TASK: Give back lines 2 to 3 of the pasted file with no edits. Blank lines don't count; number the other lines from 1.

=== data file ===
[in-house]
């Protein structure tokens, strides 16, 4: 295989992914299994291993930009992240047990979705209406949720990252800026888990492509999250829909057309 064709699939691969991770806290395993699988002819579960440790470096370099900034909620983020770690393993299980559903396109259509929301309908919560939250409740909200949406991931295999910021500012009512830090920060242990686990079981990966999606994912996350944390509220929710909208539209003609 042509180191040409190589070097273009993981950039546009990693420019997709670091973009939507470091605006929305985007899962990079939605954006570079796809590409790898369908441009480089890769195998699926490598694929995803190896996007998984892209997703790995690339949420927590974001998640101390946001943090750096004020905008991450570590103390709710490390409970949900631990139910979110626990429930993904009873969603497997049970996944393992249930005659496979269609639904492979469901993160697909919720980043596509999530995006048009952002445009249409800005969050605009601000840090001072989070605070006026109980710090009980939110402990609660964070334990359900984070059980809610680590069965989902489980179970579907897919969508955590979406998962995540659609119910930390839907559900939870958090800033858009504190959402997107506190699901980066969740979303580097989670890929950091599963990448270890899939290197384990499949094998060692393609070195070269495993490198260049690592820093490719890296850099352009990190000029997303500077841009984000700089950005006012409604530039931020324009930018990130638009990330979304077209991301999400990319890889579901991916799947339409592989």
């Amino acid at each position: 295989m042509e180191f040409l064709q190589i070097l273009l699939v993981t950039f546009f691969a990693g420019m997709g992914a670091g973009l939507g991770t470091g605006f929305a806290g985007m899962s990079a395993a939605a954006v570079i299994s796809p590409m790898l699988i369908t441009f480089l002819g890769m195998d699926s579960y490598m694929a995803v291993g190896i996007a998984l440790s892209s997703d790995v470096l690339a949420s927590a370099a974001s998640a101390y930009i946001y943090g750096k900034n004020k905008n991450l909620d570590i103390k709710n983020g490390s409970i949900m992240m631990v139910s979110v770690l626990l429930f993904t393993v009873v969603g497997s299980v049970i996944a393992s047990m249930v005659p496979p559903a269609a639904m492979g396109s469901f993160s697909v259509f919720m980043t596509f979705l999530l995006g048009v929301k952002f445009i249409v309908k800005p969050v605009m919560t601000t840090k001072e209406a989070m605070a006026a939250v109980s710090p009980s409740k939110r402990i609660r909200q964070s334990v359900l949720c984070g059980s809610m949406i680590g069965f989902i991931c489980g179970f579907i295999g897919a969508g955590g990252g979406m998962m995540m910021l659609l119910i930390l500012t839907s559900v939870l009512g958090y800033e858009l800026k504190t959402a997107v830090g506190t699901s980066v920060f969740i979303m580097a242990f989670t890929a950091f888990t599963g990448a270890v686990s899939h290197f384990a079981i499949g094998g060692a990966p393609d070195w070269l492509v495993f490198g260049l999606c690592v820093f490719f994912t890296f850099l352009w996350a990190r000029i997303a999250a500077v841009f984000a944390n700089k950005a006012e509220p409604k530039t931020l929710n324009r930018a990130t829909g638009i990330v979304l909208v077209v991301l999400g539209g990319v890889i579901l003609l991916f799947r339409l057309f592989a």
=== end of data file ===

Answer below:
């Protein structure tokens, strides 16, 4: 295989992914299994291993930009992240047990979705209406949720990252800026888990492509999250829909057309 064709699939691969991770806290395993699988002819579960440790470096370099900034909620983020770690393993299980559903396109259509929301309908919560939250409740909200949406991931295999910021500012009512830090920060242990686990079981990966999606994912996350944390509220929710909208539209003609 042509180191040409190589070097273009993981950039546009990693420019997709670091973009939507470091605006929305985007899962990079939605954006570079796809590409790898369908441009480089890769195998699926490598694929995803190896996007998984892209997703790995690339949420927590974001998640101390946001943090750096004020905008991450570590103390709710490390409970949900631990139910979110626990429930993904009873969603497997049970996944393992249930005659496979269609639904492979469901993160697909919720980043596509999530995006048009952002445009249409800005969050605009601000840090001072989070605070006026109980710090009980939110402990609660964070334990359900984070059980809610680590069965989902489980179970579907897919969508955590979406998962995540659609119910930390839907559900939870958090800033858009504190959402997107506190699901980066969740979303580097989670890929950091599963990448270890899939290197384990499949094998060692393609070195070269495993490198260049690592820093490719890296850099352009990190000029997303500077841009984000700089950005006012409604530039931020324009930018990130638009990330979304077209991301999400990319890889579901991916799947339409592989």
């Amino acid at each position: 295989m042509e180191f040409l064709q190589i070097l273009l699939v993981t950039f546009f691969a990693g420019m997709g992914a670091g973009l939507g991770t470091g605006f929305a806290g985007m899962s990079a395993a939605a954006v570079i299994s796809p590409m790898l699988i369908t441009f480089l002819g890769m195998d699926s579960y490598m694929a995803v291993g190896i996007a998984l440790s892209s997703d790995v470096l690339a949420s927590a370099a974001s998640a101390y930009i946001y943090g750096k900034n004020k905008n991450l909620d570590i103390k709710n983020g490390s409970i949900m992240m631990v139910s979110v770690l626990l429930f993904t393993v009873v969603g497997s299980v049970i996944a393992s047990m249930v005659p496979p559903a269609a639904m492979g396109s469901f993160s697909v259509f919720m980043t596509f979705l999530l995006g048009v929301k952002f445009i249409v309908k800005p969050v605009m919560t601000t840090k001072e209406a989070m605070a006026a939250v109980s710090p009980s409740k939110r402990i609660r909200q964070s334990v359900l949720c984070g059980s809610m949406i680590g069965f989902i991931c489980g179970f579907i295999g897919a969508g955590g990252g979406m998962m995540m910021l659609l119910i930390l500012t839907s559900v939870l009512g958090y800033e858009l800026k504190t959402a997107v830090g506190t699901s980066v920060f969740i979303m580097a242990f989670t890929a950091f888990t599963g990448a270890v686990s899939h290197f384990a079981i499949g094998g060692a990966p393609d070195w070269l492509v495993f490198g260049l999606c690592v820093f490719f994912t890296f850099l352009w996350a990190r000029i997303a999250a500077v841009f984000a944390n700089k950005a006012e509220p409604k530039t931020l929710n324009r930018a990130t829909g638009i990330v979304l909208v077209v991301l999400g539209g990319v890889i579901l003609l991916f799947r339409l057309f592989a």